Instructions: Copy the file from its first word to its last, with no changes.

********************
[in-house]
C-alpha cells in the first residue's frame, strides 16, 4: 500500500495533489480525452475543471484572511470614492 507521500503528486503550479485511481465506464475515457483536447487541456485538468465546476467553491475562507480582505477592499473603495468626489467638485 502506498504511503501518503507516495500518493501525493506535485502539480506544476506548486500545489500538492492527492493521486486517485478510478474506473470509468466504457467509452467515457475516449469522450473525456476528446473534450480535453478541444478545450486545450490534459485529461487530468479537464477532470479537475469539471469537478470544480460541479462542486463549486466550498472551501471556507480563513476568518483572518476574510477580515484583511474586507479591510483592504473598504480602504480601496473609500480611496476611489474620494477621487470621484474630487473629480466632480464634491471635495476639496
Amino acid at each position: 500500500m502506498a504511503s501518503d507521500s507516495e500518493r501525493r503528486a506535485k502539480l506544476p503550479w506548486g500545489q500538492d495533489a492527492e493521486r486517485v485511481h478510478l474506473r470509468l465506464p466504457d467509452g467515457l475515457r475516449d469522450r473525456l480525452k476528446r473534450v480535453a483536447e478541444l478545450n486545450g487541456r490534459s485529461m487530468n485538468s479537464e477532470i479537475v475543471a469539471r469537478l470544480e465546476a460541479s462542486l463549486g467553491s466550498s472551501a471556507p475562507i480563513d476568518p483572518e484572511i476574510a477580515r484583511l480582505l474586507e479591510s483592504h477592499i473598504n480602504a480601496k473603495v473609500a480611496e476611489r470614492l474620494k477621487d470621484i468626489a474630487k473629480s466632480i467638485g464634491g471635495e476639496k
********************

[in-house]
C-alpha cells in the first residue's frame, strides 16, 4: 500500500495533489480525452475543471484572511470614492 507521500503528486503550479485511481465506464475515457483536447487541456485538468465546476467553491475562507480582505477592499473603495468626489467638485 502506498504511503501518503507516495500518493501525493506535485502539480506544476506548486500545489500538492492527492493521486486517485478510478474506473470509468466504457467509452467515457475516449469522450473525456476528446473534450480535453478541444478545450486545450490534459485529461487530468479537464477532470479537475469539471469537478470544480460541479462542486463549486466550498472551501471556507480563513476568518483572518476574510477580515484583511474586507479591510483592504473598504480602504480601496473609500480611496476611489474620494477621487470621484474630487473629480466632480464634491471635495476639496
Amino acid at each position: 500500500m502506498a504511503s501518503d507521500s507516495e500518493r501525493r503528486a506535485k502539480l506544476p503550479w506548486g500545489q500538492d495533489a492527492e493521486r486517485v485511481h478510478l474506473r470509468l465506464p466504457d467509452g467515457l475515457r475516449d469522450r473525456l480525452k476528446r473534450v480535453a483536447e478541444l478545450n486545450g487541456r490534459s485529461m487530468n485538468s479537464e477532470i479537475v475543471a469539471r469537478l470544480e465546476a460541479s462542486l463549486g467553491s466550498s472551501a471556507p475562507i480563513d476568518p483572518e484572511i476574510a477580515r484583511l480582505l474586507e479591510s483592504h477592499i473598504n480602504a480601496k473603495v473609500a480611496e476611489r470614492l474620494k477621487d470621484i468626489a474630487k473629480s466632480i467638485g464634491g471635495e476639496k